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Market Survivor 'a Miracle'

Shamsi Khani, 88, goes to Rosh Hashana dinner 10 weeks after the Farmers' Market crash.

September 27, 2003|Martha Groves | Times Staff Writer

By most accounts, including her own, Shamsi Khani was a goner.

As an ambulance rushed her to UCLA Medical Center from the Santa Monica Farmers' Market on July 16, it passed Los Angeles National Cemetery in Westwood.

"This isn't my cemetery," she told the paramedical team. "You have to take me to Sinai Temple."

It turns out that God was not ready for Khani, even if she is 88.

For her son Dan Khani, it was difficult to have faith that this beloved matriarch of a large Iranian Jewish family would survive. When he finally located her at the UCLA emergency room after hours of searching, he saw a mangled and broken woman.

She was unconscious. Her right hip was broken, and her right tibia and fibula jutted out through her skin. Her left leg was fractured. Her right cheek was gashed, and her right ear had been cut in half. A temporal artery had been severed, and her head was swathed in bandages.

But those injuries were almost incidental, surgeons said. Most troubling, her neck was broken. One specialist warned that there was a 90% chance she would be paralyzed.

Ten weeks later, Khani, who relatives say reads the Torah so religiously that she knows each week's portion by heart, has defied the odds in a decisive way. She has moved from UCLA to Santa Monica Hospital and on to the Berkley East Convalescent Hospital in Santa Monica.

Sitting in a wheelchair in her room at the rehabilitation center, Khani sports a simple neck brace rather than the metal halo that kept her neck stable for several weeks. She is not paralyzed.

Wincing only fleetingly, she lifts each lower leg several inches, 10 times in a row, to meet the hand of nurse's assistant Antionette Jackson. Her left leg is still in a cast; the calf on the other leg has a raw-looking, gouged area where doctors used muscle and skin from her inner thigh to cover the fractured bones.

"She is a miracle," said Dan Khani, a radiologist.

Another miracle: On Friday night, she took a medical van to Khani's home for Rosh Hashana dinner.

As painful as her injuries have been, Khani -- known to family members as "Maman," an affectionate Farsi term for matriarch -- was one of the lucky ones.

When George Russell Weller, 86, plowed his car through the Farmers' Market on that overcast afternoon, 10 people died, including two children, and 79 others were injured, 25 of them seriously.

To date, California Highway Patrol investigators have interviewed about 350 vendors and other witnesses.

Lt. Frank Fabrega, a spokesman for the Santa Monica Police Department, said the CHP's massive and long-awaited report on the incident is expected by mid-October. The case will then go to the Los Angeles County district attorney's office, which will decide whether to file charges against Weller.

The issue is important to those affected. If Weller is charged with a crime, victims, including those who suffered business losses, might be eligible for reimbursement under the state's Victim Compensation Program.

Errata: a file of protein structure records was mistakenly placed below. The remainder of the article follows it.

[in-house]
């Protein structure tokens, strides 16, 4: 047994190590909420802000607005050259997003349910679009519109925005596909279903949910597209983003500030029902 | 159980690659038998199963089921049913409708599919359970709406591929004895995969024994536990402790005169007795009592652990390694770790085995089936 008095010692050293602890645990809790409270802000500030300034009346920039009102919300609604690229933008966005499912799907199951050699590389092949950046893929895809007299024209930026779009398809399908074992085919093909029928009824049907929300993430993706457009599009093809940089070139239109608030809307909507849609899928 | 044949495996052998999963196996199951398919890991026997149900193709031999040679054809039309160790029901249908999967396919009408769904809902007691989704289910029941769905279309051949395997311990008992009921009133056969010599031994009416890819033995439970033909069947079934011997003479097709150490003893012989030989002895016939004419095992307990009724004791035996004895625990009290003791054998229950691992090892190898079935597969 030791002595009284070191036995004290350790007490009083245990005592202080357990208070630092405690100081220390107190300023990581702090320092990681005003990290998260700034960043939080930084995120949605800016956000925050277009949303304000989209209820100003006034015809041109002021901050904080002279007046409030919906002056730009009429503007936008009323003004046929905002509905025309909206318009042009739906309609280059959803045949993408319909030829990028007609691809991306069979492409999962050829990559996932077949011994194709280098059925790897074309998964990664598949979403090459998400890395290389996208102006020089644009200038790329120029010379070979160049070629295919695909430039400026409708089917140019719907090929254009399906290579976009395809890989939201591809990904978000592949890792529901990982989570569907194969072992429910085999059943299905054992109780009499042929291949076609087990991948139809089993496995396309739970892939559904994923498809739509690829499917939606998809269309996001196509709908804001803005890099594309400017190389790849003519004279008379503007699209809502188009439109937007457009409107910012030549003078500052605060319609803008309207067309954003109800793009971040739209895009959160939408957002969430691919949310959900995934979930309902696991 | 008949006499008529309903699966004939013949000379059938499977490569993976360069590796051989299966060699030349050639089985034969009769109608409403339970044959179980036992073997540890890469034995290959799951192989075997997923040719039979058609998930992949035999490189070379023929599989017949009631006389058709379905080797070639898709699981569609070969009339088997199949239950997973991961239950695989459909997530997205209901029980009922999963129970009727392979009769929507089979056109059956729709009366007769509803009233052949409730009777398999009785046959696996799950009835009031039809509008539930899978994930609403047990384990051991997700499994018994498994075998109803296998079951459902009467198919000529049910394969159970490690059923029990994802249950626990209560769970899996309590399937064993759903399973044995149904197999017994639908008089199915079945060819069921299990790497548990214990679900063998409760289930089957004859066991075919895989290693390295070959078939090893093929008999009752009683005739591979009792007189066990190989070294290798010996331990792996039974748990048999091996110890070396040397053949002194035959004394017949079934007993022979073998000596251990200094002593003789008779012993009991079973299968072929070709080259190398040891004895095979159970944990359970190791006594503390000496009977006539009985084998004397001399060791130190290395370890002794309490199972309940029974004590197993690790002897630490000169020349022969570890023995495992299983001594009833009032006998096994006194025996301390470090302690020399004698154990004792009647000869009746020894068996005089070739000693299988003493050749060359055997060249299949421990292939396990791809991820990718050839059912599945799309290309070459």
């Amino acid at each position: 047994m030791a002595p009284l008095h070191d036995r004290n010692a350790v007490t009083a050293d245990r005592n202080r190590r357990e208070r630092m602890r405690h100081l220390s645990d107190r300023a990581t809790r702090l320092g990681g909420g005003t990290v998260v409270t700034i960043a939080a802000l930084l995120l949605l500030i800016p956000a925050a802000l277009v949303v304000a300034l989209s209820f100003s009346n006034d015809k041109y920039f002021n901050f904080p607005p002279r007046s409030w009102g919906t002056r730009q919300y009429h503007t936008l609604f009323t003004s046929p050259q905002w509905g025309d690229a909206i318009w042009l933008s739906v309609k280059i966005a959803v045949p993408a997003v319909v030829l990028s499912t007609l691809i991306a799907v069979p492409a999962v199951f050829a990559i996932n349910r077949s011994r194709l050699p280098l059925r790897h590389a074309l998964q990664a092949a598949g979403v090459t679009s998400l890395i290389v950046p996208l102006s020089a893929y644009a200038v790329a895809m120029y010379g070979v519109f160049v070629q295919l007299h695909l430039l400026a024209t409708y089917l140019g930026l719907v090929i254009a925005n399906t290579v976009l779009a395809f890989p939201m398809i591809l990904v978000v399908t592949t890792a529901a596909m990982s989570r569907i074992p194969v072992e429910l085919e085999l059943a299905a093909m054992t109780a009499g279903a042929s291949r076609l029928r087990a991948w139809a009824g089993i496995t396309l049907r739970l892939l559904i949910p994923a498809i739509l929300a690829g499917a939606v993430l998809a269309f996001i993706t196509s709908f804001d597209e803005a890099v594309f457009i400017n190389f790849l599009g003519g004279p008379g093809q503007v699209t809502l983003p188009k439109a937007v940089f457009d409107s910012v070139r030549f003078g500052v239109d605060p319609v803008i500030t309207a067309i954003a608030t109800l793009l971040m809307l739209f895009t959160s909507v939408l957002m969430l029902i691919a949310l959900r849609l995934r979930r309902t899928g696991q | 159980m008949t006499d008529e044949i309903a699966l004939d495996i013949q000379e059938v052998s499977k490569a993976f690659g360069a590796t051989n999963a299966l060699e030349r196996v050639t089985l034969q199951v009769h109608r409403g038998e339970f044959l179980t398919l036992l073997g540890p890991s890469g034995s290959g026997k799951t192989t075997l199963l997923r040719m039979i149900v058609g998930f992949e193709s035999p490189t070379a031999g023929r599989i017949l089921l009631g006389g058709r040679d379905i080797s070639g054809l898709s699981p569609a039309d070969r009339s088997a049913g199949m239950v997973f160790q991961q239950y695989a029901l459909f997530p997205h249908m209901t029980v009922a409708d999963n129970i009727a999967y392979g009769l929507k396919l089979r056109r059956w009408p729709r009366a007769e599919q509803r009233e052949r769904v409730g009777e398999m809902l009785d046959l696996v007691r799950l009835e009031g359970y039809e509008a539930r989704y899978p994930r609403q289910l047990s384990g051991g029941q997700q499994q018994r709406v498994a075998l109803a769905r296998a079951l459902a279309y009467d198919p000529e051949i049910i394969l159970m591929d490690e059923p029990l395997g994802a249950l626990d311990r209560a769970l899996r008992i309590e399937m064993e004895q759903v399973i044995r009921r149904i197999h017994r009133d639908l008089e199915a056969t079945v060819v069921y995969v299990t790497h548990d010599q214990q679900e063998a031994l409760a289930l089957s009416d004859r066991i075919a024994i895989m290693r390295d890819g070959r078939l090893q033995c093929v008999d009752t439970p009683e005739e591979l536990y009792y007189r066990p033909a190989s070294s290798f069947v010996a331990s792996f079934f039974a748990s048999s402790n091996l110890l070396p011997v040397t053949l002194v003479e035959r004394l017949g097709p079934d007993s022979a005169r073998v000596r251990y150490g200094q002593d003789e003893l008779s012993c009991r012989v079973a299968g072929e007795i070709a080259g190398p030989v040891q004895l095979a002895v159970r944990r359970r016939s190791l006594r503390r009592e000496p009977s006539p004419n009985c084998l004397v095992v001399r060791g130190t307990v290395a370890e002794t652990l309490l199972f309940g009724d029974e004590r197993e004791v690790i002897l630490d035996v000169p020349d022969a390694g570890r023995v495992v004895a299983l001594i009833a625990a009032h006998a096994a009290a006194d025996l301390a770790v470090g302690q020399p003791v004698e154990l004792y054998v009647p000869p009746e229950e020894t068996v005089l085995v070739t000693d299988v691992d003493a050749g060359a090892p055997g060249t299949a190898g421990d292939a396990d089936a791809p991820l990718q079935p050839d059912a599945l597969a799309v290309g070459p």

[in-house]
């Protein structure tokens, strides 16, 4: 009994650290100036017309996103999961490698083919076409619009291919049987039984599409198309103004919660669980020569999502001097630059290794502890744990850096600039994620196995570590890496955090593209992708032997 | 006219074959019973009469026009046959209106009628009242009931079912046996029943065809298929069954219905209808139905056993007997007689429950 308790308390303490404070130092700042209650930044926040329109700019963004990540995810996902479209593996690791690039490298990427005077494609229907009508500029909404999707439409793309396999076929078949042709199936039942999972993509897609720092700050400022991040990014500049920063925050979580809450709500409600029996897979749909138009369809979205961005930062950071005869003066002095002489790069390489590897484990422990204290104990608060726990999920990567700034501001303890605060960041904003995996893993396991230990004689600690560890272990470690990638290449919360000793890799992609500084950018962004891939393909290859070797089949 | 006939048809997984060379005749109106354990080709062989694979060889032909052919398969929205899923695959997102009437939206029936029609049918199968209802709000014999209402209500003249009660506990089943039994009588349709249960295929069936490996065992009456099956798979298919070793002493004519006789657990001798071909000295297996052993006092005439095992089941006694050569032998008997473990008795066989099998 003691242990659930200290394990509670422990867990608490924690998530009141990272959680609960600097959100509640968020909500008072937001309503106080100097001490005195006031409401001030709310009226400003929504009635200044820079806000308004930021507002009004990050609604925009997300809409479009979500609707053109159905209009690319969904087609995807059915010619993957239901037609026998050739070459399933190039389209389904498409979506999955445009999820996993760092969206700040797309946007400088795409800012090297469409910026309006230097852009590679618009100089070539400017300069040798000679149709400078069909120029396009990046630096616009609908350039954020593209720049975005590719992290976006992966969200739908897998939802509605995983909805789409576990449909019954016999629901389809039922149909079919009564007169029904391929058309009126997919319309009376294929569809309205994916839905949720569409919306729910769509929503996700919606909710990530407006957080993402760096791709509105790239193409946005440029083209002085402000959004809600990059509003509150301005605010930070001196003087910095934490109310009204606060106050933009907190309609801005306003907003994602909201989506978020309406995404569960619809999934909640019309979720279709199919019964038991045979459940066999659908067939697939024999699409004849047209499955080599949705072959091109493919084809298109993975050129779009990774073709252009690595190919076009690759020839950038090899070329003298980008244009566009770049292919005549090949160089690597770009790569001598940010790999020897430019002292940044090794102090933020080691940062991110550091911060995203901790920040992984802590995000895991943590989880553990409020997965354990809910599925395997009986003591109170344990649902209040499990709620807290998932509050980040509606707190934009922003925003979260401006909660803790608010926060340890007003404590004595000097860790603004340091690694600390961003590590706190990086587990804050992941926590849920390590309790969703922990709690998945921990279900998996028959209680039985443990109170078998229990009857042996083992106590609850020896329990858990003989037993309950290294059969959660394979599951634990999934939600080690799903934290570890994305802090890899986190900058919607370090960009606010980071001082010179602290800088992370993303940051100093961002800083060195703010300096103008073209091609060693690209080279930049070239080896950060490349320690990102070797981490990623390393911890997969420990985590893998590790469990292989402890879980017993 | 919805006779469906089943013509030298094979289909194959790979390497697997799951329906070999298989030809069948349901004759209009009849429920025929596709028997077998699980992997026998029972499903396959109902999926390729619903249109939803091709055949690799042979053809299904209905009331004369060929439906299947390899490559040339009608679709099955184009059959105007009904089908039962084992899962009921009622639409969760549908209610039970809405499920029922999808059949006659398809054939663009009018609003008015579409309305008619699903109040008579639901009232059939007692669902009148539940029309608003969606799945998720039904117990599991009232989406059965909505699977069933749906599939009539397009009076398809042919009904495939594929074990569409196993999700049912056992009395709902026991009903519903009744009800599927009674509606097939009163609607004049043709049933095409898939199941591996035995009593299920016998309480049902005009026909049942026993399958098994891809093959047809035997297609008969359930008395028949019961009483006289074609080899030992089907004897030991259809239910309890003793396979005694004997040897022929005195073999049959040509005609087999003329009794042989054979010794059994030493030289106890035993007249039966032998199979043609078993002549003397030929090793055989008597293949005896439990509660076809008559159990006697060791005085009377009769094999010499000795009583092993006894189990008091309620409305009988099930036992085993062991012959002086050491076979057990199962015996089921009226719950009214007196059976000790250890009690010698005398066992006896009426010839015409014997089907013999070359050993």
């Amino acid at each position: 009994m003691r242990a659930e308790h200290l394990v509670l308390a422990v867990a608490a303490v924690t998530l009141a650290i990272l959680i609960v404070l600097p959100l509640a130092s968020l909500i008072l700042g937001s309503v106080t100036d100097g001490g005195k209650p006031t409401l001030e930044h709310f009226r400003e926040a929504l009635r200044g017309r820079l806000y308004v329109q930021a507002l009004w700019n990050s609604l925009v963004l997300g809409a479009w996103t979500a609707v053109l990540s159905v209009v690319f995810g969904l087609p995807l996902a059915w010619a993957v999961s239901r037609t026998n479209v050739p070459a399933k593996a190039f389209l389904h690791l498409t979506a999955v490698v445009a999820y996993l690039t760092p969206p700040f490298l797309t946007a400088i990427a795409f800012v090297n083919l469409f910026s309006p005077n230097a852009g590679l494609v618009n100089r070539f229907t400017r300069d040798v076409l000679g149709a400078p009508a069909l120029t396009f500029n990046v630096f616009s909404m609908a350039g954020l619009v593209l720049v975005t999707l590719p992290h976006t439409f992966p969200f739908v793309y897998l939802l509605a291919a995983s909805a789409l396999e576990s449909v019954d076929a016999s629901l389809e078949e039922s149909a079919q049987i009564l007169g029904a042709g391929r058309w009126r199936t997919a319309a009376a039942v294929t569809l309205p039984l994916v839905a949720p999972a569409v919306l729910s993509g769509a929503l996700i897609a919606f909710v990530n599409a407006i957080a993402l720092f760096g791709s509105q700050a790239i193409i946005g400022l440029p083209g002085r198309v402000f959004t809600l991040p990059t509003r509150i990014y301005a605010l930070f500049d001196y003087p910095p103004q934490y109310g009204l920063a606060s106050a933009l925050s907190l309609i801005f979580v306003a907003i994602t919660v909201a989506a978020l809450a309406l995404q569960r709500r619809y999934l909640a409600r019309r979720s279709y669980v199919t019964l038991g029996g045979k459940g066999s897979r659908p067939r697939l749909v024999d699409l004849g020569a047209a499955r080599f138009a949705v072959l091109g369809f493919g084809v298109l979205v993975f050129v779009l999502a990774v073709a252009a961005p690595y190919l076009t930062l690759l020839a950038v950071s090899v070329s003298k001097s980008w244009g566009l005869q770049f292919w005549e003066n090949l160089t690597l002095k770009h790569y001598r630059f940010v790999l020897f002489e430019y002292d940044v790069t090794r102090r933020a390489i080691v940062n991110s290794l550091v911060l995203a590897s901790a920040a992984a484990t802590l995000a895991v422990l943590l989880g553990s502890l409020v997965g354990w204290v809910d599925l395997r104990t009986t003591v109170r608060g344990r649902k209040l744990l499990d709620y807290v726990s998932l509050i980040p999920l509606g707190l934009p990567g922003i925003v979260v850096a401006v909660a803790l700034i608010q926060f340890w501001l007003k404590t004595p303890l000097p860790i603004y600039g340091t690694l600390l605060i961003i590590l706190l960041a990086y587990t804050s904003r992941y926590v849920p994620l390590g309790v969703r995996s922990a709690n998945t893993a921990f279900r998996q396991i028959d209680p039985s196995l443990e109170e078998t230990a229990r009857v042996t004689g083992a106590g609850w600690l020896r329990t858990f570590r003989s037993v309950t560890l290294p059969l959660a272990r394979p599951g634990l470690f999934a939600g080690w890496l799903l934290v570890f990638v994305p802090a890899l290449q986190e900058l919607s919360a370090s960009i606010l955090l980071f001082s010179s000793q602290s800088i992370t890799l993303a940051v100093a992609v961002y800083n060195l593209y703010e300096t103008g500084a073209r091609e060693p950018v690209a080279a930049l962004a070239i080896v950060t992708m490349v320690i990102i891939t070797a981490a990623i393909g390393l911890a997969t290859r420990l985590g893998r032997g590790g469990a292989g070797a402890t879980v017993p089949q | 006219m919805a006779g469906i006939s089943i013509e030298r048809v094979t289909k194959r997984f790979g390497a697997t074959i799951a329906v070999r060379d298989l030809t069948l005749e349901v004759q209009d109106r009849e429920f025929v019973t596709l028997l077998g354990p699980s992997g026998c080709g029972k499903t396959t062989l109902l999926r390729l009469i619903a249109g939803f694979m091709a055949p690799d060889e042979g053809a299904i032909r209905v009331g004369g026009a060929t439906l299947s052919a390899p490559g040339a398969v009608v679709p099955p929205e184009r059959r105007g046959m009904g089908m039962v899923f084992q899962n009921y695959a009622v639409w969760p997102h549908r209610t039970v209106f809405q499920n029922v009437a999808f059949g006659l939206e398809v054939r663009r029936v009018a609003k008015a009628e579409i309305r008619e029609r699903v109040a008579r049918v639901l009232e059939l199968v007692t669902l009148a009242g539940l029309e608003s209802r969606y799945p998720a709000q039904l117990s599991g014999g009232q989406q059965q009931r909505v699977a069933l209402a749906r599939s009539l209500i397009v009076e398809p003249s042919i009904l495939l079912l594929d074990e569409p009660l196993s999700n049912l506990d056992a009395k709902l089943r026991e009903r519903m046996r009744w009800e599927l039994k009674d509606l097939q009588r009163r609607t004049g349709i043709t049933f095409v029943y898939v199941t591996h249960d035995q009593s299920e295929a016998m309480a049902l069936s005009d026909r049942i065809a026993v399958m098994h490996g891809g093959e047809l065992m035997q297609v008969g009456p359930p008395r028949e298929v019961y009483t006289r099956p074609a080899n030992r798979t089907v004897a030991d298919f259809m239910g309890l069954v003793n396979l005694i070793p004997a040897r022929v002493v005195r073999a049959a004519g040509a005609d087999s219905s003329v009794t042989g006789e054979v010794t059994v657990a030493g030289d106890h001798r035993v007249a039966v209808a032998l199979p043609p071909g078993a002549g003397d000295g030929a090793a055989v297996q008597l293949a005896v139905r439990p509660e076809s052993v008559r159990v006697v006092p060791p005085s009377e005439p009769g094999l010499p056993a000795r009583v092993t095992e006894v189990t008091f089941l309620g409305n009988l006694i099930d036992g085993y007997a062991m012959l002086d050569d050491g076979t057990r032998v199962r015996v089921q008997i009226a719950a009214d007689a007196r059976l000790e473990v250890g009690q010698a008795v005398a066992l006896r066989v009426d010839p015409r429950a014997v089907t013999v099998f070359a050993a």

Meanwhile, the Santa Monica Farmers' Market Victims' Assistance Fund has so far paid out about $90,000 of the $150,000 collected from businesses and individuals, according to Tom Larmore, an attorney who helped start the fund. Families of the 10 who died received $5,000 each. About 25 victims with serious injuries, including Khani, got $2,500 each.

Khani's family was grateful for the money, even though it covered a fraction of her medical bills. Medicare will cover about 90% of the $400,000 in hospital fees and about 80% of her rehabilitation care for three months, Dan Khani said. The family is pooling resources to cover its portion of the costs and has not yet decided whether to sue the city or Weller.

"No amount of money could repay us for what we've lost," said Ed Khani, another son.

"Like Moses, she is our leader, both physically and spiritually," said Odette "Laudie" Freed, a granddaughter of the woman who immigrated from Tehran 40 years ago. "But I do not believe God has yet said to her, 'Enough.' "

Khani, who had a pacemaker implanted two years ago, typically made two trips each Wednesday to the outdoor market with her rolling cart, filling it with fresh fruit and vegetables, said Daisy Tamai, an Oxnard farmer who has known her for 14 years.

"She comes early in the morning, then in the afternoon," said Tamai, who until the tragedy had known Khani only by her first name. On her morning excursion from her nearby condo, Khani would select the finest produce, then she would return in search of bargains. From Tamai Farms, she mainly wanted overripe tomatoes.

"She would take my soft tomatoes home in the morning and come back and bring me a dish made with them," Tamai said. For other vendors, she made chicken and rice.

Tamai was not working at her booth on that day, but her sister-in-law and niece were. They called Tamai to say that her friend Shamsi probably would not survive because she had lost so much blood.

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